The year was 2001, and we were squeezed around an enormous table, together with a half dozen men in their late fifties, in a small conference room at a Soviet-era tobacco collective in Lagodekhi, near the Azerbaijan border. The director of the collective casually slipped a biography of Joseph Stalin under the table and told us the story of the farm, although we weren’t really interested. Our local host had hijacked us into the meeting, believing we could give these gentlemen sound business advice simply because we were westerners.
“Our tobacco is natural, no chemicals,” the director asserted.
“Yes,” another man interjected with a grin, “we have no money for chemicals.” The men all chuckled.
For nearly a decade after this meeting, we would hear the refrain, whether it was from a tobacco, tomato or grape farmer, that their produce was “natural” because pesticides and fertilizer was too expensive. But it wasn’t entirely true.
An American friend who was working in the agriculture sector for an NGO at the time said he had come across many farmers who were using old stockpiles of Soviet fertilizers and pesticides, including DDT. The produce we would get at the market was fresh and natural in the sense that it wasn’t genetically modified, but it wasn’t organic – a term that is only now becoming understood in Georgia.
“A guy will pour you a glass of wine and brag that it’s natural, but that only means he didn’t add sugar and water to it. But he probably sprayed the grapes a month before harvesting them,” says 33-year-old Elena Chanturia, whose company Jammy-Green has been growing certified organic vegetables since 2009.
The decision to grow organic vegetables was a “bring the mountain to Mohammed” scenario for Elena, one that began with a salad. The standard Georgian salad is tomato and cucumber smothered in fresh herbs. Leafy veggies like beet leafs and spinach are minced or pureed with walnuts and vinegar into pkhali. Elena and her German architect husband, Jochen Frank Jager, craved lettuce salads but nobody in Tbilisi sold lettuce.
“If you mentioned ‘bio’ to someone they’d just look at you, it was a weird word.”
For this reason the young couple bought land in Marneuli, about 25 kilometers from Tbilisi, and started farming valerianella (lamb’s lettuce), a green that happens to be indigenous to Georgia but had all but disappeared locally. For them, there was no question that they would grow organically, a concept many people ridiculed at first.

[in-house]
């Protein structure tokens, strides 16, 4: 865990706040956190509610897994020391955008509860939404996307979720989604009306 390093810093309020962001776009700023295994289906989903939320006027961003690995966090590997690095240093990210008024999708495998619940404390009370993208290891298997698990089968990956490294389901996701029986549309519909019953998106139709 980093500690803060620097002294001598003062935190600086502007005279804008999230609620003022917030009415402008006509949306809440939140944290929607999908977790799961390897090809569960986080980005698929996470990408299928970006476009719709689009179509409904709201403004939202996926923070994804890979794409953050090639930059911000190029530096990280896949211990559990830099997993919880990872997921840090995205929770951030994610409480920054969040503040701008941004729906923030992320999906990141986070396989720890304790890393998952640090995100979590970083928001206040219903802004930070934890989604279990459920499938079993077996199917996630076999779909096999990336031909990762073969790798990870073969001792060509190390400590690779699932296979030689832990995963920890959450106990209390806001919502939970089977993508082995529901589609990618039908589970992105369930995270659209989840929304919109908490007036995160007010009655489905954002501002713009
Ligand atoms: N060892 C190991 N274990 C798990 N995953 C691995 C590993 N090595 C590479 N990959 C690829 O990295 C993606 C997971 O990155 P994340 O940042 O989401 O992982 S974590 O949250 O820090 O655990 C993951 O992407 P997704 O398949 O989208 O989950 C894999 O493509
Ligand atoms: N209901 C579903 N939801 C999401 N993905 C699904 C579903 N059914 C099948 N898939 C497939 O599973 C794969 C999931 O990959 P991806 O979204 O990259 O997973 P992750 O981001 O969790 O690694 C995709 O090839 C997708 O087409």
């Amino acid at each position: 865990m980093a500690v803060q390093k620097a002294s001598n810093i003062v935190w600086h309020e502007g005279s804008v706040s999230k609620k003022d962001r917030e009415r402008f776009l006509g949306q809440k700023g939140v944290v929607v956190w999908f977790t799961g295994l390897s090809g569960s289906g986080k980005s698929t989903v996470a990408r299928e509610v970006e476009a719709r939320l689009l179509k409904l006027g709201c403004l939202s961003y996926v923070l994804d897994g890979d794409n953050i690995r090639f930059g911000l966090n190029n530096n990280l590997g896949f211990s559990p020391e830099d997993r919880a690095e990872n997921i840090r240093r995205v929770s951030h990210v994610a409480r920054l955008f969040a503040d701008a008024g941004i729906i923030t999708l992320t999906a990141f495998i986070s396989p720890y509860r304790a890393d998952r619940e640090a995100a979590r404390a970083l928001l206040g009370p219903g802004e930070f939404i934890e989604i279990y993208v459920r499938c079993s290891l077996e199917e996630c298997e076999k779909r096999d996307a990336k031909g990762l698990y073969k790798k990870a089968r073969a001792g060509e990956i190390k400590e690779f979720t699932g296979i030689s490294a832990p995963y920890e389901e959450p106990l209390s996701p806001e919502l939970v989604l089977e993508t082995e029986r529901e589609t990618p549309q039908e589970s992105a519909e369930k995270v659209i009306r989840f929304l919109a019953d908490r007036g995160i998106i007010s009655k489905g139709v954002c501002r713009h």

“If you mentioned ‘bio’ to someone they’d just look at you, it was a weird word. Everybody laughed at us, I couldn’t understand why and took it personally,” Elena recalls. “Bio produce is good for your health, your children and the environment,” she adds.
Nevertheless, everyone liked the produce, even if they didn’t care how it was grown. Restaurants and markets bought their surplus greens, and the business expanded to include other vegetables and fruits, like colored cherry tomatoes, zucchini, broccoli and kale.
Three years ago, they opened up a little shop in a courtyard behind the Rustaveli metro named Sunflower, a humble room with shelves packed with imported and local organic goods: biodegradable detergents, gluten-free flour, craft cheese from Kakheti, raw sunflower seed oil, farm fresh eggs and much more. We never leave the shop without a loaf of homemade sourdough bread and a bottle of their hand-crushed apple, quince or grape juice.
While Elena and Jochen are farming and raising their two daughters, Elena’s mother Alexandra runs the shop, which they intend to remodel soon. In addition to improving the branding of their largely word-of-mouth enterprise, the couple has plans to develop an eco-complex in Kakheti, where they now live, which would include a hostel and restaurant serving their organically raised meat.
Elena says people in Tbilisi are beginning to understand and talk about the importance of organic foods. The problem, she stresses, is that producers aren’t.
Georgia’s agriculture sector is highly underdeveloped, making up a mere 7 percent of the country’s GDP, yet it also employs over half the population. Poverty runs high in Georgia’s rural areas.
Because organic farming requires more work and produces lower yields than conventional farming, it’s hard to convince to a small farmer already struggling to make ends meet to go organic. There are, however, a few farmers who have been blessed by living in high-yielding micro-zones with rich soils. They don’t use chemicals because they don’t have to, yet they cannot afford the complicated process of getting organically certified, which costs around $800 a year.
The lack of a certificate doesn’t keep the growing number of Tbilisi restaurants from sourcing their produce from small bio farmers, who have also found a market at Sunflower. “We don’t close our door on clean products,” Elena affirms.